Chevy Chase is a comedy legend but he also had something of a reputation for being a difficult man to work with in the past. This is why one of the more interesting aspects of the fantastically smart and funny NBC show Community is that Chase is now working as part of a sharp ensemble without being the “star.” How is he adjusting to this? I sat down with Chase, his co-star Don Glover and Community executive producer/showrunner Garrett Donovan recently, and I was very curious to see how the formerly disagreeable actor has responded to the watershed moment of his disastrous Comedy Central roast where he realized how he was perceived and started to change his tune.
“I used to say I’d never work on a sitcom ever,” Chase said, “until I saw the first script which was the pilot. Now, yes I do. I’m on a sitcom. I’ve done pretty much everything, so why not? I love it because I think it’s a great cast and also the writing is good. But I think it could be funnier. I really think it could be funnier than it is. Don’t you think so?”
That last question was directed at his colleagues sitting next to him, and Glover replied “Of course! Everything can always be funnier. I was just laughing because that’s like saying, ‘I think Mad Men could have more drama.’”
“I’m saying I could be funnier. And I’m going to be funnier,” Chase then added to qualify his statement. “That’s all I can guarantee this year. When I do something, Donald will laugh.”
That said, the grind of the weekly sitcom is still a bit much for the veteran actor. “Having done this a long time, I can get pretty grumpy after 12 and a half, 13 hours,” he admits, offering some more constructive criticism of his own show. “I remember once we were getting directed by Justin Lin. There were like 11 takes of the simplest thing. On the twelfth take, I was like, ‘How many bad ones do you have?’ He looked at me and he went, ‘None.’ So I said ‘You like the direction we’re going in? Because I’d like to get home for breakfast.’ It’s funny. I really think there are things that are gonna be patched up a little more this year, where directors and producers and writers will make it a little tighter and know that usually your first or second take is the best for this group. Unless they f*ck up a line. I know, you have too many people looking and making a choice, therefore each one has to have another perfect take for them. But the actors are the ones doing the work, and I think we can clear that up a little bit more.”
Lest you think this is the kind of critique to which the younger folks would just nod politely and ignore, Donovan actually agreed. “We’re settling into more of a rhythm. I remember last year we had our first table read maybe a couple days before we actually shot it. So hopefully, now that we know each other and we know the process that each person has, we’ll be able to get things going a little faster.”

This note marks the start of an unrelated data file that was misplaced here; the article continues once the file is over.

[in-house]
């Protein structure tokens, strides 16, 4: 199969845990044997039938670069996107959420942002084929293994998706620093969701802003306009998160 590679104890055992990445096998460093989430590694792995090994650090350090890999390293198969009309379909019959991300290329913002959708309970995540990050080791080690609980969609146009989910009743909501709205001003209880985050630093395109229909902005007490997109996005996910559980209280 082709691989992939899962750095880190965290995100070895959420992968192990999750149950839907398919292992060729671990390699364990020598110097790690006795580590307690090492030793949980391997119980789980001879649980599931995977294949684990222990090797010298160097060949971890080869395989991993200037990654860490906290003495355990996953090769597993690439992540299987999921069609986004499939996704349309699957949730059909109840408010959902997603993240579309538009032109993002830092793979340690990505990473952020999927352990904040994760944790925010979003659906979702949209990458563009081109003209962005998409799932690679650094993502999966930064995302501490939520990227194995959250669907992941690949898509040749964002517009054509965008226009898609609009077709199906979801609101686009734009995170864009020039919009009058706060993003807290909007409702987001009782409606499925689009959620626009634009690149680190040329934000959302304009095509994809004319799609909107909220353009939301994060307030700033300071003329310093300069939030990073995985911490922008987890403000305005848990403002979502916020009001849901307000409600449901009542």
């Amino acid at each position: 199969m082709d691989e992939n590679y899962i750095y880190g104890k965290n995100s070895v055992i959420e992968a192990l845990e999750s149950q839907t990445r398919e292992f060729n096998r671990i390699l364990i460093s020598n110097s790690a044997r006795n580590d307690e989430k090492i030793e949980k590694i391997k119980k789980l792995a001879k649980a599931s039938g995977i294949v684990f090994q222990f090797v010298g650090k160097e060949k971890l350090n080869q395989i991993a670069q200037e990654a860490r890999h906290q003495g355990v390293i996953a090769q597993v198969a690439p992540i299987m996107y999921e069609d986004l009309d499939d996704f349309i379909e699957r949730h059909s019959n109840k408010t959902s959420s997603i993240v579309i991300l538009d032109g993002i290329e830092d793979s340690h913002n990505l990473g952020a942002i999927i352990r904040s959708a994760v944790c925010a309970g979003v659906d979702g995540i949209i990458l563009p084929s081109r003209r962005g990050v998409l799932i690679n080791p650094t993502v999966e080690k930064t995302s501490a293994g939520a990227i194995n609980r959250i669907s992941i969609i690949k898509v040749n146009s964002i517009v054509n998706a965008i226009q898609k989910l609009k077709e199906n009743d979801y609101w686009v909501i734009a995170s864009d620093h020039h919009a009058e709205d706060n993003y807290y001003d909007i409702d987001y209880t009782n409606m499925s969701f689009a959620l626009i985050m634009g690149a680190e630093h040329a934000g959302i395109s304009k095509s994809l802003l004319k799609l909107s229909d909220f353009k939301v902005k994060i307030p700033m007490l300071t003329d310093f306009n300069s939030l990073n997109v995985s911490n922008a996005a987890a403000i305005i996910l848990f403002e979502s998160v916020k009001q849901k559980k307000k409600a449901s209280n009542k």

Glover and Chase are going to be working closely together for season 2, since we saw in the finale that Glover’s dumb and weird ex-jock Troy is going to be living with Chase’s dumb and offensive ex-CEO Pierce. But that seemed to be news to Chase at the roundtable – which lends credence to a joke Glover made that Chase doesn’t read the scripts. Yet, once he thought about it, Chase was happy with that direction. “I like that,” he said. “We’re the two probably who improvise the most anyway. Not to downplay anybody else, but I know Donald does all the time.”
How much improv can you actually do on a deftly scripted comedy like this, though? “Occasionally, there are improvs that work,” Chase noted, “but it is a 24-minute show or whatever it is, so we are confined to a tightness. It’s a confining kind of show, [but] the characters are the ones now starting to carry the show as opposed to the story. If the story itself gets too complicated and they edit it accordingly, you lose a lot of the laughs. People are starting to know who these clowns are, so there might be a little more room for that kind of thing.”
Glover, along with castmates Joel McHale, Alison Brie, Yvette Nicole Brown, Danny Pudi, Ken Jeong and Gillian Jacobs, are all active Twitterers and they appear to be a very tightly-knit group – but that may or may not be separate from Chase, who admits to being completely technologically ignorant.
“I do not keep up that much with, let’s say life?” he admits. “I was gonna say ‘popular culture,’ but apparently it’s a little more than that. I’m beginning to realize that even as I descend under the wave of early onset Alzheimer’s.”
“That is the funniest and realest thing I’ve ever heard,” Glover concurred, also noting that Chase “thinks his internet is in New York. He said that.” The elder actor sheepishly agreed that “It’s that bad.”
After reading about Chase’s relative disconnection and how he critiques his own show so casually, one might think that his old reputation might still carry some weight, but he insists otherwise. “There are no battles,” he stresses. “I just say ‘go for laughs.’ I don’t care. The laugh is it. No laugh, you’re legally dead. Just like sneezing. It’s the best thing that can ever happen. All preconceptions go out the window.”